I hope everyone who celebrates Christmas had a W O N D E R F U L time with family and friends! My husband and I spent Christmas in Munich with my cousin and his wife. We had a lovely Christmas Eve dinner at a traditional German restaurant in town, followed by a walk through the city, watching Christmas movies, and opening gifts. Munich is so quiet during Christmas. A couple of years ago, we were in Berlin and it was lively and business as usual. But here, the city really shuts down and there’s a peaceful stillness all around.
Today I am sharing the next mini-guide in my mini-series “6 Hours In…”. Nuremberg, it’s your turn to shine, baby! I’ve been to Nuremberg a couple of times and it really is a charming city full of so much history.
Nuremberg resides in the Northern Bavarian region of Germany, north of Munich. It’s the perfect city for a day trip from Munich due to it’s close proximity and rich history. The city is famous for Christmas, seriously! Gingerbread treats and handcrafted toys have been Nuremberg’s “bread and butter” from the beginning. Known as the “Gingerbread Capital” of the World, it’s especially festive during the Christmas season.
Another role in Nuremberg’s history revolves around World War 2. Due to it’s central location in Germany, Hitler chose the city as the site for his many Nazi Party Rallies. During the Battle of Nuremberg, the majority of the city was destroyed. Although some building were restored to their pre-war appearance, about half were lost forever. Nuremberg again came into the headlines after the war had ended. It’s the location of the infamous Nuremberg Trials (1945-1946), in which German officials were on trial for Nazi war-crimes.
Today, Nuremberg is a desirable city to visit. It’s beautiful medieval architecture, robust history, and endless options for exploration make it a must-see on any Germany holiday.
Distance from Munich
- 1 hour 45 minute drive
- 1 hour train
Everything in the old city is close together, making it easy to see a lot in a short amount of time. For these “mini-guides”, I recommend having six hours to see everything listed. Of course, it’s up to you how long you spend at each spot. While most of these spots can be seen rather quickly, I recommend planning at least 2 hours for the first spot on this list, the Nazi Documentation Center/Rally Grounds. I’ve also listed the sites in the order in which I recommend you visit them, based on the city layout.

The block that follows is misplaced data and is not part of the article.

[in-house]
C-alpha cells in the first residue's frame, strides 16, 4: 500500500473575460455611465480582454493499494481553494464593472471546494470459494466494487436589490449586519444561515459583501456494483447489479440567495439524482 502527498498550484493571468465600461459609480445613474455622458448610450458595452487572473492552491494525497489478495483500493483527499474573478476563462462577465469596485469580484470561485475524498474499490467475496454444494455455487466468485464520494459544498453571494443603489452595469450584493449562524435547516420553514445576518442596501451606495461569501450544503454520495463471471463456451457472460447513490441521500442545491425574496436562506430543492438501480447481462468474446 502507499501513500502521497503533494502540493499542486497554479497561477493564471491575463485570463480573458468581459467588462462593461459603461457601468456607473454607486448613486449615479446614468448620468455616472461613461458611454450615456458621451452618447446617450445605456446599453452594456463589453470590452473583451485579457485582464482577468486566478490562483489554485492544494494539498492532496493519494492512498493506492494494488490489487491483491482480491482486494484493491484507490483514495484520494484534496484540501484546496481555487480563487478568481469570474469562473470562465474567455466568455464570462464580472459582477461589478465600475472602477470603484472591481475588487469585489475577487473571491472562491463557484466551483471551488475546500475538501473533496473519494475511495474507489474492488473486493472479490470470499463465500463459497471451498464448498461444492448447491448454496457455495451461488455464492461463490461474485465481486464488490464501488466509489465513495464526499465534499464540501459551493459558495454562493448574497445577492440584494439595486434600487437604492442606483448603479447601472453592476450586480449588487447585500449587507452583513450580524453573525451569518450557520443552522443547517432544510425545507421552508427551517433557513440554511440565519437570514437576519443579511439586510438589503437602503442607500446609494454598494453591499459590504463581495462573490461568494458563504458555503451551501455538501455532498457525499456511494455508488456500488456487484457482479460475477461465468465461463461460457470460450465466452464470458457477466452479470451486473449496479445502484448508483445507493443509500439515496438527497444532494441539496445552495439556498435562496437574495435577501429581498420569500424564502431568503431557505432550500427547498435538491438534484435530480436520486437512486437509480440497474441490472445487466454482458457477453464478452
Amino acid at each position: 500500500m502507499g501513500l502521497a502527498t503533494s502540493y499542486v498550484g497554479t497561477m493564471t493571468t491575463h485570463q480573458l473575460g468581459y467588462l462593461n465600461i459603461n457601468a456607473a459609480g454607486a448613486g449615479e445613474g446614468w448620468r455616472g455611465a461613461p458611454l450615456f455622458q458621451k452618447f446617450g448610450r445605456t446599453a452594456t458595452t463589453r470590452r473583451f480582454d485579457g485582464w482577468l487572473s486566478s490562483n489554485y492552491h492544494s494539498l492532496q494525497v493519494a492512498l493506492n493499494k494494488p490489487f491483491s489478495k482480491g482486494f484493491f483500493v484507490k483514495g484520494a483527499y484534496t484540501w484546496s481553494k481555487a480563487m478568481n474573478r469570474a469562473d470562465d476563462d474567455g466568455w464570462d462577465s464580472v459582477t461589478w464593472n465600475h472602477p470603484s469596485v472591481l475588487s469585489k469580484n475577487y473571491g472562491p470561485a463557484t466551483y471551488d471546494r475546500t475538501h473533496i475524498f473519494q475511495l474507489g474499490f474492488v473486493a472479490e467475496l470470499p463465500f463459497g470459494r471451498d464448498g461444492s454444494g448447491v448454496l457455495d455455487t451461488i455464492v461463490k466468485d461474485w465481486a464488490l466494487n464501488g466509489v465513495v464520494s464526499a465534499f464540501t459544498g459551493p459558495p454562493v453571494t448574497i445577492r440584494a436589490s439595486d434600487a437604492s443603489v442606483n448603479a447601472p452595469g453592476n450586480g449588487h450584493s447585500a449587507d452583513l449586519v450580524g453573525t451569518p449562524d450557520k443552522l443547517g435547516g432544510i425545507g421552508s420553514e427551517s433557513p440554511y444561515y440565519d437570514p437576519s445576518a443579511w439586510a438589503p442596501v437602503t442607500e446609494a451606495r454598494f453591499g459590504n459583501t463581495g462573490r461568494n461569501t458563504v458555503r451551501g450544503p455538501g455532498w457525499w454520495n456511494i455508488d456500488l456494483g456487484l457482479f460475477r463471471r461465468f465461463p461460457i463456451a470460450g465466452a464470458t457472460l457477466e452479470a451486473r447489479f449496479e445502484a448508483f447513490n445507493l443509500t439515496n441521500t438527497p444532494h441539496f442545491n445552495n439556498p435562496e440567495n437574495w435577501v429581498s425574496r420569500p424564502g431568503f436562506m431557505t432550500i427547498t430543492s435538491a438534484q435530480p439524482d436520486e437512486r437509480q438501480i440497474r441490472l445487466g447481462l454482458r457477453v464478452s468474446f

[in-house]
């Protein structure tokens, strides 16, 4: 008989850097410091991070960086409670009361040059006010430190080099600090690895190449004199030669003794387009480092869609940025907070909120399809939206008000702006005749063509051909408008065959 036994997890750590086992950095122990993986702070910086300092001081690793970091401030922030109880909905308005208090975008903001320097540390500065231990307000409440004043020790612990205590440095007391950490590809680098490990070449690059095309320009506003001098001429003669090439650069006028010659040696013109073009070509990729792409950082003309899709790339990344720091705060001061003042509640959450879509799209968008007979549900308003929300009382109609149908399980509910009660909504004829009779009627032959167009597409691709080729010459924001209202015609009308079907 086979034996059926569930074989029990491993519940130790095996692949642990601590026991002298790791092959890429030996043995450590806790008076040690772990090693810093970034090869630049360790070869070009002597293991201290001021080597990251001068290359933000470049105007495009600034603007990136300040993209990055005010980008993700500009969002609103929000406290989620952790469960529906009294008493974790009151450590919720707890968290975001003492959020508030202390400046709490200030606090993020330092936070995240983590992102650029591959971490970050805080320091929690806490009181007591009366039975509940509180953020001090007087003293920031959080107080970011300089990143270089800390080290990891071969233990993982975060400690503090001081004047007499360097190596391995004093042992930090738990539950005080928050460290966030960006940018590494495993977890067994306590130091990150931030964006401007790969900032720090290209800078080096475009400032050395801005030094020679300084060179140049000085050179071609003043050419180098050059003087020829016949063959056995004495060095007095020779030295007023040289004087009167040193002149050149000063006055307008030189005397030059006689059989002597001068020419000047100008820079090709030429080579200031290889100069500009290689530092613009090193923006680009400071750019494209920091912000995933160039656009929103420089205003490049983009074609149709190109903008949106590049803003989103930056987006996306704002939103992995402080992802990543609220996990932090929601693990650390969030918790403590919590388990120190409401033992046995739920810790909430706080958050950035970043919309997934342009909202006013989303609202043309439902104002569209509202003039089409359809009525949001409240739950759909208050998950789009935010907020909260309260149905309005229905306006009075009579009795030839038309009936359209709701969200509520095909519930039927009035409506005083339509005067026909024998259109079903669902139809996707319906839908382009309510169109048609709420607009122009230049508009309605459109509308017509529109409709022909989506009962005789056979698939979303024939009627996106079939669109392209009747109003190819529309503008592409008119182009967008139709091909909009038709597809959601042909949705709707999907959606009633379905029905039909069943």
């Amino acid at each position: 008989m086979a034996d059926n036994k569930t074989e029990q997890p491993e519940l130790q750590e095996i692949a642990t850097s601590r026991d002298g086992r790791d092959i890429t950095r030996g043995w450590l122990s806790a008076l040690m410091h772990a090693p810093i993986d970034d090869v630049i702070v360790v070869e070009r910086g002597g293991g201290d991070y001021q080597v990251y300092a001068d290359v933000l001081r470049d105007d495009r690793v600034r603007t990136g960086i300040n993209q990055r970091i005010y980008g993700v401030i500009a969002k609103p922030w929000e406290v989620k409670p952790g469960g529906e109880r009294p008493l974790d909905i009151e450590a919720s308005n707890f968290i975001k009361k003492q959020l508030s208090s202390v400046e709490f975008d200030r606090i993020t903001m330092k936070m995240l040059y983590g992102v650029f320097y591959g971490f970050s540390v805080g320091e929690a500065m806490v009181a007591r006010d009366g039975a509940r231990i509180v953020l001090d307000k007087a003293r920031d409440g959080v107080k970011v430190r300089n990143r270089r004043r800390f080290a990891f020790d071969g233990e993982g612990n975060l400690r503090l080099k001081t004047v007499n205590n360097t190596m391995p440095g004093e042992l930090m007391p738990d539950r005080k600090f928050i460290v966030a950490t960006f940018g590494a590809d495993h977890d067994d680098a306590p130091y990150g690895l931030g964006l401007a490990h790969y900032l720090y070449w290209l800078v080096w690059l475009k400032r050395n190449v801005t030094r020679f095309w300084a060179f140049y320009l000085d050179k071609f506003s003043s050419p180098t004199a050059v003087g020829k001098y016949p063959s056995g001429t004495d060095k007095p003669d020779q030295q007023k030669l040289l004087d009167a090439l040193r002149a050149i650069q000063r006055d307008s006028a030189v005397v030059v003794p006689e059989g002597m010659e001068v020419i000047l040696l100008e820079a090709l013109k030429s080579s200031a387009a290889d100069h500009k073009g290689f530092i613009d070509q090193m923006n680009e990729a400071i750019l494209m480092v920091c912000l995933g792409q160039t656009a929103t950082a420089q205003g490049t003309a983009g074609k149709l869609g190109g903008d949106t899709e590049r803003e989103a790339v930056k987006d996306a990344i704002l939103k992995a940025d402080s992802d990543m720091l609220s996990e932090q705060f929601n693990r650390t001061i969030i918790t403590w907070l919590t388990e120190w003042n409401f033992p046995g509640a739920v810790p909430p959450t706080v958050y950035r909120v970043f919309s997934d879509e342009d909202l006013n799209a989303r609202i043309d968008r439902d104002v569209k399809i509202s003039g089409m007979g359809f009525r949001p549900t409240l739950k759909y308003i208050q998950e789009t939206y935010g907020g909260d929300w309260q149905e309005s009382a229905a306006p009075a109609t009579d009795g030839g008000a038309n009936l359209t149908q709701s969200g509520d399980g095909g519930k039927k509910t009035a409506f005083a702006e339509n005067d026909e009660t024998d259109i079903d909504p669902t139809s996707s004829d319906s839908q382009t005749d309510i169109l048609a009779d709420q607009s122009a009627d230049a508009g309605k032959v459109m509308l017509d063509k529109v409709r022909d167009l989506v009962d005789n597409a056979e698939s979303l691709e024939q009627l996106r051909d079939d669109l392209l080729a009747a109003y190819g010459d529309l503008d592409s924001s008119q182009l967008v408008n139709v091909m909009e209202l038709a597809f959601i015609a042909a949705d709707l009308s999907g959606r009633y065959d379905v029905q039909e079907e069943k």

Documentation Center Nazi Party Rally Grounds
The Documentation Center Rally Grounds are a public museum housed in the Congress Hall of the former grounds of the Nazi Rallies. Overflowing with contextual information of the consequences of National Socialism, the museum takes a hard look at the propaganda used by the Nazi Party. Photographs, illustrations, and special exhibits provide a look back at the history of WW2, Germany, and the Nazi’s reign of terror. Expect to spend a minimum of 2-hours here. It’s a bit outside of the old city, but with public transportation it’s quite accessible, about a 25-minute tram ride.
The Nuremberg Castle consists of multiple medieval buildings, including the Palas, Imperial Chapel, and various towers. It’s believed the first structure within the fortification was built around 1000 A.D. and continued to see growth over the next few hundred years.
After the Thirty Years War (1618-1648) ended, it fell out of use, only to be revived in 1936 for Hitler’s Nazi Party Rally. Of course, the castle had its share of damage during WW2 air raids, leaving it in ruins. It took over 30 years for the restorations to be completed after the war had ended.